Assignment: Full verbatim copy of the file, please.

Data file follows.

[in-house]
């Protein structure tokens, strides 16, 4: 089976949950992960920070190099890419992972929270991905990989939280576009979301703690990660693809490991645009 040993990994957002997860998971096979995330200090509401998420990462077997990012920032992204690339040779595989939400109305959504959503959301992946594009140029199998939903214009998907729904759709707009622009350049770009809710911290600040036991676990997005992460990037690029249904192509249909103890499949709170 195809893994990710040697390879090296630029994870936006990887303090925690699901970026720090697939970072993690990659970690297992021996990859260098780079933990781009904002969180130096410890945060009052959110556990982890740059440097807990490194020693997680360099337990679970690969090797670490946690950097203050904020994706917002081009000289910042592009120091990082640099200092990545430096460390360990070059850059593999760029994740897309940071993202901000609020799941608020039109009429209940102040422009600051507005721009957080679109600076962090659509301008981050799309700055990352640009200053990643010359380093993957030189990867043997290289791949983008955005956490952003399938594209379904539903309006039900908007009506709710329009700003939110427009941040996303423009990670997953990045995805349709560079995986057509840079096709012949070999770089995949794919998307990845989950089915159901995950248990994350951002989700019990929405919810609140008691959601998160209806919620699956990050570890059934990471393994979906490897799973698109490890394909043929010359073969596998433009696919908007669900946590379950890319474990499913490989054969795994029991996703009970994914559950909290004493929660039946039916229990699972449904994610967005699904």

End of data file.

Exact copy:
[in-house]
């Protein structure tokens, strides 16, 4: 089976949950992960920070190099890419992972929270991905990989939280576009979301703690990660693809490991645009 040993990994957002997860998971096979995330200090509401998420990462077997990012920032992204690339040779595989939400109305959504959503959301992946594009140029199998939903214009998907729904759709707009622009350049770009809710911290600040036991676990997005992460990037690029249904192509249909103890499949709170 195809893994990710040697390879090296630029994870936006990887303090925690699901970026720090697939970072993690990659970690297992021996990859260098780079933990781009904002969180130096410890945060009052959110556990982890740059440097807990490194020693997680360099337990679970690969090797670490946690950097203050904020994706917002081009000289910042592009120091990082640099200092990545430096460390360990070059850059593999760029994740897309940071993202901000609020799941608020039109009429209940102040422009600051507005721009957080679109600076962090659509301008981050799309700055990352640009200053990643010359380093993957030189990867043997290289791949983008955005956490952003399938594209379904539903309006039900908007009506709710329009700003939110427009941040996303423009990670997953990045995805349709560079995986057509840079096709012949070999770089995949794919998307990845989950089915159901995950248990994350951002989700019990929405919810609140008691959601998160209806919620699956990050570890059934990471393994979906490897799973698109490890394909043929010359073969596998433009696919908007669900946590379950890319474990499913490989054969795994029991996703009970994914559950909290004493929660039946039916229990699972449904994610967005699904």